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Is there a standard or guideline to this? For instance, is there a prototypical person with an average weight they design dosage parameters for?

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surprisingly - the wiki articles I can find only mention "healthy people" US: en.wikipedia.org/wiki/Reference_Daily_Intake UK: en.wikipedia.org/wiki/Dietary_Reference_Values - the only metric I see is "2,000 calories per day" shrug –  HorusKol Feb 2 '12 at 10:23
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It varies; however in general it is based on a healthy individual ages 4 - 50 consuming 2,000 calories a day.

The LiveStrong web site states:

The daily dose of vitamins health officials recommend varies by life stage. These groups are defined by people's gender, age and, in the case of females, whether they are pregnant or lactating. To maintain body metabolism, everyone needs the essential vitamins A, C, D, E and K and the eight vitamins in the B family. The recommended daily value printed on vitamin supplement labels is based on a 2,000-calorie diet and represents the average vitamin intake adequate for those age 4 to 50. The U.S. Department of Agriculture (USDA) recommendations are higher, however, and represent optimum doses.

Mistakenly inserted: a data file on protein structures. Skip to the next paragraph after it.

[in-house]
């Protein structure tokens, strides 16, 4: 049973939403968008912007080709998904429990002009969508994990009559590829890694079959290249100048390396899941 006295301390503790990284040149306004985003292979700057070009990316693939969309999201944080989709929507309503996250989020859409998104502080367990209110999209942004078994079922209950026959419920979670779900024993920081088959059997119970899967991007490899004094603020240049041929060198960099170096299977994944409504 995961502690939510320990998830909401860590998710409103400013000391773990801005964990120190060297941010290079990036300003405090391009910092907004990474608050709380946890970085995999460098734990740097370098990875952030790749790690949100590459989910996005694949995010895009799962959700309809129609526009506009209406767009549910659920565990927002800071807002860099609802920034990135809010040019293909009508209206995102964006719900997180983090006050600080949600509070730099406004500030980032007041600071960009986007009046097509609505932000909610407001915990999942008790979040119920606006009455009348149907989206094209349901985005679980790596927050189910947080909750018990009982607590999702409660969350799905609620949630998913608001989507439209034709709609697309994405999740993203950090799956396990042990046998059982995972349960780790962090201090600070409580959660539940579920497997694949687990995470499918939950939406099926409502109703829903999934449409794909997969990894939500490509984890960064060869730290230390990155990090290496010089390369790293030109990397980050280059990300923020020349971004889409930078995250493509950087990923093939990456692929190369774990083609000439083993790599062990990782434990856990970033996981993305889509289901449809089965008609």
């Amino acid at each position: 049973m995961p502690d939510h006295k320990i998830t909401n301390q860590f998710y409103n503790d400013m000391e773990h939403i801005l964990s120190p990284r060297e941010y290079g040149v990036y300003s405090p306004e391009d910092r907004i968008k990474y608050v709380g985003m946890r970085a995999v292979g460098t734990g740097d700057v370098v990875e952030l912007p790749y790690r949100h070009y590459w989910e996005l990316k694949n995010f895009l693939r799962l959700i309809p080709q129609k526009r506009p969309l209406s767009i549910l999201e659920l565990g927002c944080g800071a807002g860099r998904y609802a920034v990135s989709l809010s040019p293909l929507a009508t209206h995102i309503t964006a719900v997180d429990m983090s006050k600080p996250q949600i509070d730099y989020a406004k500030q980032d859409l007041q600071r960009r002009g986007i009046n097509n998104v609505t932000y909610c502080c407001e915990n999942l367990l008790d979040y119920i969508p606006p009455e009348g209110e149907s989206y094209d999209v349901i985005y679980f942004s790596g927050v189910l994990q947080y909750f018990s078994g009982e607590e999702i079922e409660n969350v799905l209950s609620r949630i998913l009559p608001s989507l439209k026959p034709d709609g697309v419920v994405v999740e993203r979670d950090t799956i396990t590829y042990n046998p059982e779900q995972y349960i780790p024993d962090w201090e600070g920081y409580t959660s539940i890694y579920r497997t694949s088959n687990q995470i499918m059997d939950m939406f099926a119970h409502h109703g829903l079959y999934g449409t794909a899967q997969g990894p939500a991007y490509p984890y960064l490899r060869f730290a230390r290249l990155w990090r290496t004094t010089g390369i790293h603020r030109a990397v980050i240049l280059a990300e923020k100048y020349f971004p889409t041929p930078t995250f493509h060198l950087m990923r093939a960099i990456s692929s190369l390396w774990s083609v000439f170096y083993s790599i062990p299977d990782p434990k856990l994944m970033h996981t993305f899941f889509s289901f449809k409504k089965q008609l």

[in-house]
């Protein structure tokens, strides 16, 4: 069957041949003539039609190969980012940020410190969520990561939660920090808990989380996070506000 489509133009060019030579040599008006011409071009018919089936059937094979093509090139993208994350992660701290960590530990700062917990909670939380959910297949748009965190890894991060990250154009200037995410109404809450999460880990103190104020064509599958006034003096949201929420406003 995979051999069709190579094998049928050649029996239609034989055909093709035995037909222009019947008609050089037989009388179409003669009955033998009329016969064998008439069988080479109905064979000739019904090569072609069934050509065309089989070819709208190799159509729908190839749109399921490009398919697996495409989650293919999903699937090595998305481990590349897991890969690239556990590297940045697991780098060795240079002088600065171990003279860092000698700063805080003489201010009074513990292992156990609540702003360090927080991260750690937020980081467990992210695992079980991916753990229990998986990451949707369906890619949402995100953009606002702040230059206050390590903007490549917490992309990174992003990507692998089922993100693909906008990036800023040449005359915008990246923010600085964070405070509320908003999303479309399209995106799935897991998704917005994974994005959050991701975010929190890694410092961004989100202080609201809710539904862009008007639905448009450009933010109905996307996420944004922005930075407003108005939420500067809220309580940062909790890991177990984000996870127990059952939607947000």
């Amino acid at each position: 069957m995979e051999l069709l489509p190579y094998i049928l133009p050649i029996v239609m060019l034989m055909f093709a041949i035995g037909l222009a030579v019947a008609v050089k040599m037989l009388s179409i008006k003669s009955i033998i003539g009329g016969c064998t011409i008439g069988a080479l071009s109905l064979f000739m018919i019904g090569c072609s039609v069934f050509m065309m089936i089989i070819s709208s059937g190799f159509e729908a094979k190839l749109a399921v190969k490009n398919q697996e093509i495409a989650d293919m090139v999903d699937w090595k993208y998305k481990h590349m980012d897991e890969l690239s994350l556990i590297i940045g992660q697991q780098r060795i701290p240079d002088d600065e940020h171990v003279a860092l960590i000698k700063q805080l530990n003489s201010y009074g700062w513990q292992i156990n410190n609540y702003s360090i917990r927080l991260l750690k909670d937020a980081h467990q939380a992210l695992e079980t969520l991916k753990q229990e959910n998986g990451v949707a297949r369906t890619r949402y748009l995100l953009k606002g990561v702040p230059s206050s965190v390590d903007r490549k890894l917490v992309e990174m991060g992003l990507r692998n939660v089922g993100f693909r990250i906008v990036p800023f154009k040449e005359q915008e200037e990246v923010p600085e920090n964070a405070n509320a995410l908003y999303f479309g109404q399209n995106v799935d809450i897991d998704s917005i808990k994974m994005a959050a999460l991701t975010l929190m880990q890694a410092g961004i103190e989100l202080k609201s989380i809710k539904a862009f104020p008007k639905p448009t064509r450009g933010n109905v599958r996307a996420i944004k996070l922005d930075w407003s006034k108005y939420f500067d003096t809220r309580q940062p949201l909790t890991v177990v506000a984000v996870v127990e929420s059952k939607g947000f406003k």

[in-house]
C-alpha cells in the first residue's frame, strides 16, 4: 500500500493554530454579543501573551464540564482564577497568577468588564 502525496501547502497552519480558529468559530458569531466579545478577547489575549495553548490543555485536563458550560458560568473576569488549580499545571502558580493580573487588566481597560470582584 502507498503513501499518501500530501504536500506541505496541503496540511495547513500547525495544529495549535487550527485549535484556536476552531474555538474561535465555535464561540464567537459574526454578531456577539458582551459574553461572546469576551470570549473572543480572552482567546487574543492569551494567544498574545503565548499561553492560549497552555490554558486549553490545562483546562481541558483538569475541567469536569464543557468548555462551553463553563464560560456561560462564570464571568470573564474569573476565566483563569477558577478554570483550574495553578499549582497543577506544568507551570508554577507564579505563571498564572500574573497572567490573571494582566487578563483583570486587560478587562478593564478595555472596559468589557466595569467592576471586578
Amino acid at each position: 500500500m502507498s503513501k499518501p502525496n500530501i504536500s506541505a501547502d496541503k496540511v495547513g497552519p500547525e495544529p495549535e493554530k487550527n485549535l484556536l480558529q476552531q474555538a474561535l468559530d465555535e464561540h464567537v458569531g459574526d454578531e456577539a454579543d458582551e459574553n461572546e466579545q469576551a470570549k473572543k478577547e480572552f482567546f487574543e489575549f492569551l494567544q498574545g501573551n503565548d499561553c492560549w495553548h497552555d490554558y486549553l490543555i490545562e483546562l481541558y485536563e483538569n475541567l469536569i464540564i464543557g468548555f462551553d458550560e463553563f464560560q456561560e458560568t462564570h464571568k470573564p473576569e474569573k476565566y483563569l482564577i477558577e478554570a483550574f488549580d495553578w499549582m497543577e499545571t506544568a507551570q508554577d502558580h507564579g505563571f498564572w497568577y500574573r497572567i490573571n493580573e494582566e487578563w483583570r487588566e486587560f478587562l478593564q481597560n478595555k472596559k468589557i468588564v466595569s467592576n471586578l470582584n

There reference to the USDA allows us to get a much more granular view and covers the varying life stage groups.

If you take a life stage group and what the average weight is for that given group, that would define your prototypical person within that category that they base their figures on.

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